Following the Equifax breach, exposed a large cache of sensitive data belonging to American citizens, CEOs in the global financial services sector are demanding to be kept abreast of security strengths and vulnerabilities.
“Cyber security is no longer handled in the server room; it is now a board room topic,” says a survey by the Financial Services Information Sharing and Analysis Center (FS-ISAC).
In many corporate firms, CISOs are busy training employees in protecting data, and they also report to boards in every quarterly meeting about their cyber security practices.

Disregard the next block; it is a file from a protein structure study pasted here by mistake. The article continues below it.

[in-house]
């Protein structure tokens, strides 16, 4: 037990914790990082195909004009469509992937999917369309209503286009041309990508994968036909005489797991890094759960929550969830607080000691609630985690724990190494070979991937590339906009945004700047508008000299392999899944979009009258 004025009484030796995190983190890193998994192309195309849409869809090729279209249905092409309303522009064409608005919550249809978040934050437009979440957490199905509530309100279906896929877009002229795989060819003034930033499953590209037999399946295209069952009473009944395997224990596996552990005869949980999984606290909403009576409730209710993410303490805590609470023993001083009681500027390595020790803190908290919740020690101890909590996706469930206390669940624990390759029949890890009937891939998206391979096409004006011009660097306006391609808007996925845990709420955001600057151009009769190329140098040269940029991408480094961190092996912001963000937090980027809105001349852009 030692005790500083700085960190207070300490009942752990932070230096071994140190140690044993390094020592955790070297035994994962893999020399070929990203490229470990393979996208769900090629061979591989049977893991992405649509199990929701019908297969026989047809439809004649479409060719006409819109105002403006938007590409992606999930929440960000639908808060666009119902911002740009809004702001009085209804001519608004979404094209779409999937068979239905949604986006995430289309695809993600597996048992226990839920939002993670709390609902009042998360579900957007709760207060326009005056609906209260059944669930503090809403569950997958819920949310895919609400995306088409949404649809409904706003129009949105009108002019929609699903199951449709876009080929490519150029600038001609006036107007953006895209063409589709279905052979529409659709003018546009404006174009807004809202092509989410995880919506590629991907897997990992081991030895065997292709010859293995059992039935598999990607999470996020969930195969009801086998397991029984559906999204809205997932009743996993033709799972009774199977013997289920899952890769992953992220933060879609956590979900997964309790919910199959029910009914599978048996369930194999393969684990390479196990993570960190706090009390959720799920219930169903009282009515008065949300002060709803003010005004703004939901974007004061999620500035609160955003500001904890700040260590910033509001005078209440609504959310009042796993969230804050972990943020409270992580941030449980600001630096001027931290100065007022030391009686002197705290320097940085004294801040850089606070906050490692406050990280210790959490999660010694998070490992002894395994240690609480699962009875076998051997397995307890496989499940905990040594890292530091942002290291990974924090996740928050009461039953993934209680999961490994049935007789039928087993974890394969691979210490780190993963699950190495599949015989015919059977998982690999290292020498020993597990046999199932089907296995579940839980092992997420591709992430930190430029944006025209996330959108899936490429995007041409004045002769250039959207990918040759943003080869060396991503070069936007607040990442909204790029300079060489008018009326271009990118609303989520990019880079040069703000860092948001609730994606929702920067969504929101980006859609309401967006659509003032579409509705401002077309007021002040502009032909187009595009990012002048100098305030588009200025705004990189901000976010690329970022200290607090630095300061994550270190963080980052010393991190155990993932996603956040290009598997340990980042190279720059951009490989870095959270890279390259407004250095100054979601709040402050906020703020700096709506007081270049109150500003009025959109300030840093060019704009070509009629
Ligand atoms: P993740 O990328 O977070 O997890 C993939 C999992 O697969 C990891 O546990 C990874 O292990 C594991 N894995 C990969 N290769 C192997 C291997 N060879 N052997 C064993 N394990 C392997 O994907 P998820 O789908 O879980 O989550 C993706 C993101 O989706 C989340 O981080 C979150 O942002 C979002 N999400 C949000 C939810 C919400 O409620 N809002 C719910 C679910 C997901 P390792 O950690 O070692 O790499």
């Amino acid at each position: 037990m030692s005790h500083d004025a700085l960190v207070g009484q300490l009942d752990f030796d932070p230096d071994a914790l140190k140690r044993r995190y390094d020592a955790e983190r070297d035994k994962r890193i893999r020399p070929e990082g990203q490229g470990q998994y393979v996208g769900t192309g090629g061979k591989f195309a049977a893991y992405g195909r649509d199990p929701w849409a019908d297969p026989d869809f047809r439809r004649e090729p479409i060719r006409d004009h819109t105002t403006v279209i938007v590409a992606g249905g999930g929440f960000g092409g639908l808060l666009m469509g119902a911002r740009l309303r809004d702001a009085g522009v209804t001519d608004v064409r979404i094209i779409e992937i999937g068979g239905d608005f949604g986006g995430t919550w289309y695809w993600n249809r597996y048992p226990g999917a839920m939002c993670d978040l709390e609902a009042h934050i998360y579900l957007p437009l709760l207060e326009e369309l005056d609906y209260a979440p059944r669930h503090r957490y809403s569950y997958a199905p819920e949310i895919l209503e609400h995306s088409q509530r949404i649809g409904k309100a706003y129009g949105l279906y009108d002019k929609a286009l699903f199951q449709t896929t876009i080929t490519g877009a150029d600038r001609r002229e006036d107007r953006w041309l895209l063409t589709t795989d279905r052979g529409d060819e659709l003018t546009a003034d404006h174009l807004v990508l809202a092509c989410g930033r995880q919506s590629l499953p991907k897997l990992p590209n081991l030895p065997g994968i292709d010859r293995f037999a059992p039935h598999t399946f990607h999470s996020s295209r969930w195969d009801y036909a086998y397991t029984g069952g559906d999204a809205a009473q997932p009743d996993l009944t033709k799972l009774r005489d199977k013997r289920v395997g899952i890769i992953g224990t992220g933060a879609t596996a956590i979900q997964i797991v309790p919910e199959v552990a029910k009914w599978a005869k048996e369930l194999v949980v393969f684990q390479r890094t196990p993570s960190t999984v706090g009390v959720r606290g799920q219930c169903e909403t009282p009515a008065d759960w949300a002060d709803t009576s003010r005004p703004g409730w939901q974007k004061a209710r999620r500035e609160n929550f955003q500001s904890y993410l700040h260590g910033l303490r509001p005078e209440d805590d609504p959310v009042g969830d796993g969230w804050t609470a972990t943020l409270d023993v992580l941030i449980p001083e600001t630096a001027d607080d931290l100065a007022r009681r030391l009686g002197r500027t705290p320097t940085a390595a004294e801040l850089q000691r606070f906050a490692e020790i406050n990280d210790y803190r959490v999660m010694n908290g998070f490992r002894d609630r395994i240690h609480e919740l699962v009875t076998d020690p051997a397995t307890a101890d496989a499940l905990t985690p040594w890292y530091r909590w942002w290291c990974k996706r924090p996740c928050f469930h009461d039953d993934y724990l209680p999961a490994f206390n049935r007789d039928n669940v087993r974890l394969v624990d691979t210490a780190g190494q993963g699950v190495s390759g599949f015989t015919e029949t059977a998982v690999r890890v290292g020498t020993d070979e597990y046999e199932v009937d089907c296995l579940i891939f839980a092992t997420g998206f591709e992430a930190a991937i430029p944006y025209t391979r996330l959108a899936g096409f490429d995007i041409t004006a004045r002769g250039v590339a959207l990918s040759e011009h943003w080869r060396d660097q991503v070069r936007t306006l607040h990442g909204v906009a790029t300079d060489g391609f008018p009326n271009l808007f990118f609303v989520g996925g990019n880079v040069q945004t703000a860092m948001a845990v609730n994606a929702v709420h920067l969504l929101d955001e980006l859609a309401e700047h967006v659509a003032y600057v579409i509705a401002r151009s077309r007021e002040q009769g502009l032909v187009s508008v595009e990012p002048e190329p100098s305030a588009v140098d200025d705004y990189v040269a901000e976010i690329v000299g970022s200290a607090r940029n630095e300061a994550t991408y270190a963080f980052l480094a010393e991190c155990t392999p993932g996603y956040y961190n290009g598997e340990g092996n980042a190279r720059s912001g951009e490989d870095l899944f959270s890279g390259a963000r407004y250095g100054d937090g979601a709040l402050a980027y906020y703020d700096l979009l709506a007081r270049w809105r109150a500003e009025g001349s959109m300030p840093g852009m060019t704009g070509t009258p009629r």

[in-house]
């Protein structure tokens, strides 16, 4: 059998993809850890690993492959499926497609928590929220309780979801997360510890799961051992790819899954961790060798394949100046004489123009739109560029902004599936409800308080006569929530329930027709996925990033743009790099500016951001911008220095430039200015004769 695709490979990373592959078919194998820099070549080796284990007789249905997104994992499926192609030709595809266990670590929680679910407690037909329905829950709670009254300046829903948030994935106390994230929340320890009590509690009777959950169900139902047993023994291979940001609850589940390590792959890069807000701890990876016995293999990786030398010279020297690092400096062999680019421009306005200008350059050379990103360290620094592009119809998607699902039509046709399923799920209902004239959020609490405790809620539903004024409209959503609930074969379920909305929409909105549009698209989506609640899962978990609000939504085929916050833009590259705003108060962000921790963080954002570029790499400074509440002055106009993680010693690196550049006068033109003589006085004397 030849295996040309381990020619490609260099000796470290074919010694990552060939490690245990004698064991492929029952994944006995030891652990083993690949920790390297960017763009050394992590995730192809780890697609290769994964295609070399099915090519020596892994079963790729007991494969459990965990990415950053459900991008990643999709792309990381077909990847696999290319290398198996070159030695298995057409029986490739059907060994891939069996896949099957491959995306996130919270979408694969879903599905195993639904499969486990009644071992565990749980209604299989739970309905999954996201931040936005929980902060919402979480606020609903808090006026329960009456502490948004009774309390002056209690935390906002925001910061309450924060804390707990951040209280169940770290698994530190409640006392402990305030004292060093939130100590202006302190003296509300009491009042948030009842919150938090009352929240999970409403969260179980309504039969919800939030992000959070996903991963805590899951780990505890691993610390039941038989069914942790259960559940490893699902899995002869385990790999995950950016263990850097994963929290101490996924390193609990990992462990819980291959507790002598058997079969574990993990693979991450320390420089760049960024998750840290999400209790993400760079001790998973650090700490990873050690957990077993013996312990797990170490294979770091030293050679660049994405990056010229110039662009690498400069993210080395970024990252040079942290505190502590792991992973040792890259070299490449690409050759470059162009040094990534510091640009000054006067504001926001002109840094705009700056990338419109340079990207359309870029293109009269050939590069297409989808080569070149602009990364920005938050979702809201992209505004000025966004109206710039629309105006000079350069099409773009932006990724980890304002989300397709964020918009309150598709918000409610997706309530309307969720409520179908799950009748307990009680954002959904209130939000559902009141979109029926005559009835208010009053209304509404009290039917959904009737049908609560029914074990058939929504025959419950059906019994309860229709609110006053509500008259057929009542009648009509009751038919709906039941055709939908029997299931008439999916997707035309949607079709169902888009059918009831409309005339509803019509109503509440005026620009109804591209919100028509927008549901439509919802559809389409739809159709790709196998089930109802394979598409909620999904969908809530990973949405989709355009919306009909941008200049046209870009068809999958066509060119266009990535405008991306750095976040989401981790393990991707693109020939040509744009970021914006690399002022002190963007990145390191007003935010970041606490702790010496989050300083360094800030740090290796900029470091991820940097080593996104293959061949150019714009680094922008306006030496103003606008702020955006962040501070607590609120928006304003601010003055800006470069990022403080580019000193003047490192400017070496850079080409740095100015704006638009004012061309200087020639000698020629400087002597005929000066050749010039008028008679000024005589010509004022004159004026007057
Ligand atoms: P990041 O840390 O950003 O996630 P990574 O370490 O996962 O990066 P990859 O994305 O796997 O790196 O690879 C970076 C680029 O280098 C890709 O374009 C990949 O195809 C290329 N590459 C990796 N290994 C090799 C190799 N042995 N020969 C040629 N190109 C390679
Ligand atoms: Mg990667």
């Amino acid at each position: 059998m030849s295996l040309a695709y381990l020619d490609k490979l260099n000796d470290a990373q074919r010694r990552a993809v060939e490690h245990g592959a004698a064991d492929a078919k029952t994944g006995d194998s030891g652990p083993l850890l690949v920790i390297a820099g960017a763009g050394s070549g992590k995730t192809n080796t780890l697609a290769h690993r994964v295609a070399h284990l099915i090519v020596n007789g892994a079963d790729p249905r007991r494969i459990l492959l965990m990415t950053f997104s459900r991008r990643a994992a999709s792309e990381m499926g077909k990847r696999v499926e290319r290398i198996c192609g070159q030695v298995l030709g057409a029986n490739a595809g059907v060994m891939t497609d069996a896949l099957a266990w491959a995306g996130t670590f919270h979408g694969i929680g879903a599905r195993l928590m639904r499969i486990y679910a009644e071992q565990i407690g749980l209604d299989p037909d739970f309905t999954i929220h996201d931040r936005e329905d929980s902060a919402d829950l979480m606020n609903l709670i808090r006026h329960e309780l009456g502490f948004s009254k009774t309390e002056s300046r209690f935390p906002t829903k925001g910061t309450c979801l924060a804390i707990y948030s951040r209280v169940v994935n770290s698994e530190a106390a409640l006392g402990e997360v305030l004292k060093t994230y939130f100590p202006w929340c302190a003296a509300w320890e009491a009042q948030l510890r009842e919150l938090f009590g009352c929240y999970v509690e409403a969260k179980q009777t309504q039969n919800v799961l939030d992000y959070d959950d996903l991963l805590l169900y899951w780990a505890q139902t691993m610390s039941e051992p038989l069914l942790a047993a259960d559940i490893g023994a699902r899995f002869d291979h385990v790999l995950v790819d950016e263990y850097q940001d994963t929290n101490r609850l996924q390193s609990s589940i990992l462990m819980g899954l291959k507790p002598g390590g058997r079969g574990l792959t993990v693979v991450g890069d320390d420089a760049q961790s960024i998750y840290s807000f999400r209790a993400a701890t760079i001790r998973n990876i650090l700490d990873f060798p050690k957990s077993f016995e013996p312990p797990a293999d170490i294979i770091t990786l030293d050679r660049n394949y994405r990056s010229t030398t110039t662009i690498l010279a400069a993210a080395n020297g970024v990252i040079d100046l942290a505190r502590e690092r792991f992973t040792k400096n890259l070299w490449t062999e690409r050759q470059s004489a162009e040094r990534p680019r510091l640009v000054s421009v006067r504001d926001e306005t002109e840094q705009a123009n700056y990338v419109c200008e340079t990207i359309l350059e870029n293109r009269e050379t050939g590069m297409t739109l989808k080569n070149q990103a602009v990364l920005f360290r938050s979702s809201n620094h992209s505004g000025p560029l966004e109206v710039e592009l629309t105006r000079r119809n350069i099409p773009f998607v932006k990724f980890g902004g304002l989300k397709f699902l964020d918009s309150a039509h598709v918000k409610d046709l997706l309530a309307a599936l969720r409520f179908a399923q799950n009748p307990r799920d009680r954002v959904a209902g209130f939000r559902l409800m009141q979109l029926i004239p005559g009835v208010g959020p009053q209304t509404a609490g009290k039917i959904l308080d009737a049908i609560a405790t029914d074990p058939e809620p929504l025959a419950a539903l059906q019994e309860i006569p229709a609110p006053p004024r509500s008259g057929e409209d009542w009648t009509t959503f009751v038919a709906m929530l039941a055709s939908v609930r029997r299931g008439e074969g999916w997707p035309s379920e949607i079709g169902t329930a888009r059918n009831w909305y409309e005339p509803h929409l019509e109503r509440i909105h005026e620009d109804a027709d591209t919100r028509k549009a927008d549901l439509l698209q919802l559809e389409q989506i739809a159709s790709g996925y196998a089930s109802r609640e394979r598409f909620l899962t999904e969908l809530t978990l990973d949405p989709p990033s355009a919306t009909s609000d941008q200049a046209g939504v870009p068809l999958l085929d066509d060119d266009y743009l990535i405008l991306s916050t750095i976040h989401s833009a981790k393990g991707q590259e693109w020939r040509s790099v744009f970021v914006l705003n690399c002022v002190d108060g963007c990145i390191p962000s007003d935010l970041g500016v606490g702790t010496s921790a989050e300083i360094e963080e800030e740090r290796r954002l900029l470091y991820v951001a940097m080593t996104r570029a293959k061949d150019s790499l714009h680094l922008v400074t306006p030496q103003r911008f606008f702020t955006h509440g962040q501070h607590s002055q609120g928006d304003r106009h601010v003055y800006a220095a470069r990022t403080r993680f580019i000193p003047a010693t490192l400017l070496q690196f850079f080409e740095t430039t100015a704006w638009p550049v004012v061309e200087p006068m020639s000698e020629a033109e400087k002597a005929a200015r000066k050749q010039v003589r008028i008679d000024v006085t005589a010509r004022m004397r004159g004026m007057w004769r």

The FS-ISAC survey found that CISOs reporting security practices to board of management was becoming common (53%), with some CISOs (8%) reporting more than four times a year or even on a monthly basis.
“Free and direct flow of critical information to the CEO and to the board of directors will help increase transparency and facilitate faster decision making,” say analysts at FS-ISAC.
The Equifax data breach led to the resignation of Chief Information Officer David Webb and Chief Security Officer Susan Mauldin. It shook the credit agency so much that even the company’s CEO, Richard Smith, retired in a huff.
Equifax has managed to stay afloat but, according to a survey by Ponemon Institute, most small companies sink as a result of cyberattacks.